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“Some of the special challenges were moving people in wheelchairs out of the very small boats,” he said, “and picking them up and keep them above the water level. It might take four people to move one patient but there was always somebody standing around who would jump in to help a patient.”
Nobody in particular stood out as a hero, because dozens and dozens of people, at least for a few minutes here and there, performed deeds of compassion and altruism and, yes, heroism. And, Greg said, in all that time he saw not a single act of violence.
Finally, late Thursday afternoon, the hospital evacuation was complete, except for a few security guards. Back to the Can Company for Greg. As at the hospital, that building too had no running water, no electricity, no communications. But at least he had a dry room and a bed. Outside, though, there still were neighborhood people stranded, and still there were choppers coming to rescue them on Friday.
“I guess I slacked off Friday,” Greg said, “and only worked half the day. There was still at least one security guard left at the hospital. He finally convinced me to go back to the Can Company and get my plastic bag with the limited number of clothes I had left, and to get on a helicopter at 1:30 or so.” The chopper dropped him off at New Orleans’ Louis Armstrong Airport. Somehow that night he found a flight to Atlanta. From there, in the wee hours of Saturday morning, to Nashville, where relatives lived.
Meanwhile a few hours later, a helicopter trying to land — right on the same grassy strip by Bayou St. John where Greg had loaded people all week — crashed. Nobody was killed, but the big bird lay there, as mangled metal, for weeks. One more piece of wreckage, a symbol of the city that lay in ruins around it.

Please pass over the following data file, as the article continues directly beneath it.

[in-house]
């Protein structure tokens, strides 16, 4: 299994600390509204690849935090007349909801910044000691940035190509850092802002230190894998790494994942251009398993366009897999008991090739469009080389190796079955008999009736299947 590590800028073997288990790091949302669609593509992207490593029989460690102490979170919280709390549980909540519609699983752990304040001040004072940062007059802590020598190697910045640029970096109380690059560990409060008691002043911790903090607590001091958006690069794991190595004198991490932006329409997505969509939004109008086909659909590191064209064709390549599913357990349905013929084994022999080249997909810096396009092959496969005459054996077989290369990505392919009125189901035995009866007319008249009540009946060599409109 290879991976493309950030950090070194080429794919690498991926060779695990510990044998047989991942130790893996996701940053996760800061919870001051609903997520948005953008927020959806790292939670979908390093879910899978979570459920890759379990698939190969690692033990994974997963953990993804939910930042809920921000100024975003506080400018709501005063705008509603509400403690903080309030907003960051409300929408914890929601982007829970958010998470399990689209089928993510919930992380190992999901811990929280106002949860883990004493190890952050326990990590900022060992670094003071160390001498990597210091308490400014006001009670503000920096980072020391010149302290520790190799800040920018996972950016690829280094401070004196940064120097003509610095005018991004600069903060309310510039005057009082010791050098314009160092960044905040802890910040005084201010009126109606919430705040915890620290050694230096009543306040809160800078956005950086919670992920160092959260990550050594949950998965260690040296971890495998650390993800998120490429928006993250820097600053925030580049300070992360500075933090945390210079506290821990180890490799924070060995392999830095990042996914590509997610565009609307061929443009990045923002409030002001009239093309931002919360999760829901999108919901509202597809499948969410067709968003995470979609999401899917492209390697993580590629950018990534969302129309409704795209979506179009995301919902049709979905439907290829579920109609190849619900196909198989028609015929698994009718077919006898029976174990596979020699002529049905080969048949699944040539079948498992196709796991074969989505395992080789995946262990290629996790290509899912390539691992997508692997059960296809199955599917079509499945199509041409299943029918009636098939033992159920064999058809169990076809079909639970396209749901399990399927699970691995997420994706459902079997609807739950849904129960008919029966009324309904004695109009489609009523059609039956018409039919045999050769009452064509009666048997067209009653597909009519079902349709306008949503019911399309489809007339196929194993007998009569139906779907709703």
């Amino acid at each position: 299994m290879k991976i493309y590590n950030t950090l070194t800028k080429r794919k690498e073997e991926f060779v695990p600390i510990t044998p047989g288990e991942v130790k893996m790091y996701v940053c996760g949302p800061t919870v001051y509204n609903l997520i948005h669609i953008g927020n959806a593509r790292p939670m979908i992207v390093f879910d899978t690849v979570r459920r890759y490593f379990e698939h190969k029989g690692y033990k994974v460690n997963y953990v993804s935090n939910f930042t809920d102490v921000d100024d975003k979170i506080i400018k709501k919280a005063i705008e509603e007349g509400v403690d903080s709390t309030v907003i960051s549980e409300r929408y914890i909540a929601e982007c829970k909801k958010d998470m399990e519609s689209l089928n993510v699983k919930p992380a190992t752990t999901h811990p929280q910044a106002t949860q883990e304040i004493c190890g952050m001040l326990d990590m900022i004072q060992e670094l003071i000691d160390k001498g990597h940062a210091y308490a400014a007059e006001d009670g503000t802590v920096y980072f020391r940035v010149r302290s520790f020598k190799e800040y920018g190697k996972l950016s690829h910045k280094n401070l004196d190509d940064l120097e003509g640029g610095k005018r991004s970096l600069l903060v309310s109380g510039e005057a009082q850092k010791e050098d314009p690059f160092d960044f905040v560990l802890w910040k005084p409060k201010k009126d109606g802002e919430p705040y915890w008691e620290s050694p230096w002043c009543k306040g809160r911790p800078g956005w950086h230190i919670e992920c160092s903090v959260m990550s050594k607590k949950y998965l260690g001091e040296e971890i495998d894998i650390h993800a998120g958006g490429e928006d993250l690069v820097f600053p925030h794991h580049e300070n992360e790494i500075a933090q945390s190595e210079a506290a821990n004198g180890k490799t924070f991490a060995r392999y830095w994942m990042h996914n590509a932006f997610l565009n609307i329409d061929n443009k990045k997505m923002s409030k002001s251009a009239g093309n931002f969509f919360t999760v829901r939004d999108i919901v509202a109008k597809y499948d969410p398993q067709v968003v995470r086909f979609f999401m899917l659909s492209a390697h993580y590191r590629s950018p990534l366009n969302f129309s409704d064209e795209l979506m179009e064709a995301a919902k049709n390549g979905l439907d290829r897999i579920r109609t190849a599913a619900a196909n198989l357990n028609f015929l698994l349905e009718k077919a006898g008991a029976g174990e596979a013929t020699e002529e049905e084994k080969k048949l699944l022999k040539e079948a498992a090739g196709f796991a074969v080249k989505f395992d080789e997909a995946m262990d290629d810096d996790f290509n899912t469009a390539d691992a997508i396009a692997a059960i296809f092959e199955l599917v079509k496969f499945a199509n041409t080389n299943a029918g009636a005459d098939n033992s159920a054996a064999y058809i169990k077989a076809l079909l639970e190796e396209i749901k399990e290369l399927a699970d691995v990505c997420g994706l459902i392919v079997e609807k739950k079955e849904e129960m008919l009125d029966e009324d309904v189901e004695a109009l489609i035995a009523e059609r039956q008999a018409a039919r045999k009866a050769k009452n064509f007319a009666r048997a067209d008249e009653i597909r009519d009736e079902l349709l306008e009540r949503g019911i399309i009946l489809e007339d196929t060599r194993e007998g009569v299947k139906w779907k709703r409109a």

SUCH WAS THE REAL STORY of most of the city of New Orleans. The truth is, it was not a city that forgot to care. As lawless thugs marauded in some places, New Orleanians in all sorts of other neighborhoods, people who for whatever reasons chose not to evacuate, looked for stranded people to help, pets to save, and neighbors’ property to look after. My brother Haywood was one of those Good Samaritans. As Greg Beuerman described, there were countless others.
Yes, the floodwalls — poorly engineered 40 years ago by the federal Army Corps of Engineers — fell apart. The city government fell apart. The state government fumbled and bumbled. The federal government — with the exception of the wondrously salvific Coast Guard and some Fish & Wildlife personnel — was utterly, stupendously inept. And the Bush administration, foolishly and cold-heartedly, later was to kill the only viable plan for sensible redevelopment — a free-market-oriented plan, sponsored by a conservative congressman, at that.
But don’t ever say that New Orleanians, white and black alike, didn’t serve each other and save each other. Floodwaters recede. The Greg Beuermans of the city do return. Jazz musicians still play. And the river rolls past in a graceful arc, bordered by comparatively higher ground close to its banks — ground just high and dry enough to beckon adventurous souls to rebuild and, yes, to really live.
A man of faith in a godless age is hitting Americans where it hurts.
Mr. and Mrs. American Spectator Reader, let P.J. O’Rourke talk sense to your kids.
In Britain, defending your property can get you life.
The debacle of this president’s administration is both a cause and a symptom of the decline of American values. Unless Congress impeaches him, that decline will go on unchecked. An eminent jurist surveys the damage and assesses the chances for the recovery of our culture.
It won’t take long for conservatives to scratch this presidential wannabe off their 2008 scorecard.
The American Christmas, like the songs that celebrate it, makes room for everybody under the rainbow. Is that why so many people seem to be hostile to it?
Was the President done in by the economy, or by the politics of the economy?
H/T to National Review Online